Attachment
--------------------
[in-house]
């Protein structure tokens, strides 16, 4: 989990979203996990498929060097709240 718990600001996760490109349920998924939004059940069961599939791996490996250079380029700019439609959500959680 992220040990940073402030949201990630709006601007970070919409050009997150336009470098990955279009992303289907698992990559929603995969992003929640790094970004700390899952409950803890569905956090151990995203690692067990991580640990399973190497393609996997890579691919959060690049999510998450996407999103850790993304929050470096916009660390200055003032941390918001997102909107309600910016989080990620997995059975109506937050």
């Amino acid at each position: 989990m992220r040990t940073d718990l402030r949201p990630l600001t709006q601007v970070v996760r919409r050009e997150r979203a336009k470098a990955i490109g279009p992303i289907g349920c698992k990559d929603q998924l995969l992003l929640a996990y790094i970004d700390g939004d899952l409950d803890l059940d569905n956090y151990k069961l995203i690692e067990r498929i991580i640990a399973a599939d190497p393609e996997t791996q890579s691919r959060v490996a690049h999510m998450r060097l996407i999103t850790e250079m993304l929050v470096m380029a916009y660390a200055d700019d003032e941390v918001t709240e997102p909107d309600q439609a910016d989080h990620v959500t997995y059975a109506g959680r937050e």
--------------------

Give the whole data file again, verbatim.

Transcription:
[in-house]
């Protein structure tokens, strides 16, 4: 989990979203996990498929060097709240 718990600001996760490109349920998924939004059940069961599939791996490996250079380029700019439609959500959680 992220040990940073402030949201990630709006601007970070919409050009997150336009470098990955279009992303289907698992990559929603995969992003929640790094970004700390899952409950803890569905956090151990995203690692067990991580640990399973190497393609996997890579691919959060690049999510998450996407999103850790993304929050470096916009660390200055003032941390918001997102909107309600910016989080990620997995059975109506937050």
């Amino acid at each position: 989990m992220r040990t940073d718990l402030r949201p990630l600001t709006q601007v970070v996760r919409r050009e997150r979203a336009k470098a990955i490109g279009p992303i289907g349920c698992k990559d929603q998924l995969l992003l929640a996990y790094i970004d700390g939004d899952l409950d803890l059940d569905n956090y151990k069961l995203i690692e067990r498929i991580i640990a399973a599939d190497p393609e996997t791996q890579s691919r959060v490996a690049h999510m998450r060097l996407i999103t850790e250079m993304l929050v470096m380029a916009y660390a200055d700019d003032e941390v918001t709240e997102p909107d309600q439609a910016d989080h990620v959500t997995y059975a109506g959680r937050e």